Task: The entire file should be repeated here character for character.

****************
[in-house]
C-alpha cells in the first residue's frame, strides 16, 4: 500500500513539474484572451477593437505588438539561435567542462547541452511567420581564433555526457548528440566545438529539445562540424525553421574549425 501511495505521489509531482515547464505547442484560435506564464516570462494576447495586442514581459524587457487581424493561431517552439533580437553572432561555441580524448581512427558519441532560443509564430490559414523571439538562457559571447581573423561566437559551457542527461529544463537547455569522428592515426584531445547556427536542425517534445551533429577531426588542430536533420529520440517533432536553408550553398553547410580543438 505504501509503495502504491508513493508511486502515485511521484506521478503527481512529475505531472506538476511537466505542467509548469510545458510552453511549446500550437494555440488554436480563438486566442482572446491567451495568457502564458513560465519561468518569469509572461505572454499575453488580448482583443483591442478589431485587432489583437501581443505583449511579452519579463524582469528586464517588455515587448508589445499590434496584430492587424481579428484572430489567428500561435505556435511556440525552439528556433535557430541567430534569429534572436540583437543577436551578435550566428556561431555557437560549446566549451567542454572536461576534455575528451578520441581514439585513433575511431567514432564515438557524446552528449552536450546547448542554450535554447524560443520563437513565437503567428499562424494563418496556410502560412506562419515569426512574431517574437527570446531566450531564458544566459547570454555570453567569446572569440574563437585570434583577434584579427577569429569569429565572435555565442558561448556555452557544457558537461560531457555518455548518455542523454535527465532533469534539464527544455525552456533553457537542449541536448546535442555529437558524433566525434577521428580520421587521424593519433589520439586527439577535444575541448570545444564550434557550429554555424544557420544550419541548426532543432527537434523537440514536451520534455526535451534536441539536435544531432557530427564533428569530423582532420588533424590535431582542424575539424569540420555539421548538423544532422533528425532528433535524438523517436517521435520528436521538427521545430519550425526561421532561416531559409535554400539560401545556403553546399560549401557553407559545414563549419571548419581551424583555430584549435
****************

[in-house]
C-alpha cells in the first residue's frame, strides 16, 4: 500500500513539474484572451477593437505588438539561435567542462547541452511567420581564433555526457548528440566545438529539445562540424525553421574549425 501511495505521489509531482515547464505547442484560435506564464516570462494576447495586442514581459524587457487581424493561431517552439533580437553572432561555441580524448581512427558519441532560443509564430490559414523571439538562457559571447581573423561566437559551457542527461529544463537547455569522428592515426584531445547556427536542425517534445551533429577531426588542430536533420529520440517533432536553408550553398553547410580543438 505504501509503495502504491508513493508511486502515485511521484506521478503527481512529475505531472506538476511537466505542467509548469510545458510552453511549446500550437494555440488554436480563438486566442482572446491567451495568457502564458513560465519561468518569469509572461505572454499575453488580448482583443483591442478589431485587432489583437501581443505583449511579452519579463524582469528586464517588455515587448508589445499590434496584430492587424481579428484572430489567428500561435505556435511556440525552439528556433535557430541567430534569429534572436540583437543577436551578435550566428556561431555557437560549446566549451567542454572536461576534455575528451578520441581514439585513433575511431567514432564515438557524446552528449552536450546547448542554450535554447524560443520563437513565437503567428499562424494563418496556410502560412506562419515569426512574431517574437527570446531566450531564458544566459547570454555570453567569446572569440574563437585570434583577434584579427577569429569569429565572435555565442558561448556555452557544457558537461560531457555518455548518455542523454535527465532533469534539464527544455525552456533553457537542449541536448546535442555529437558524433566525434577521428580520421587521424593519433589520439586527439577535444575541448570545444564550434557550429554555424544557420544550419541548426532543432527537434523537440514536451520534455526535451534536441539536435544531432557530427564533428569530423582532420588533424590535431582542424575539424569540420555539421548538423544532422533528425532528433535524438523517436517521435520528436521538427521545430519550425526561421532561416531559409535554400539560401545556403553546399560549401557553407559545414563549419571548419581551424583555430584549435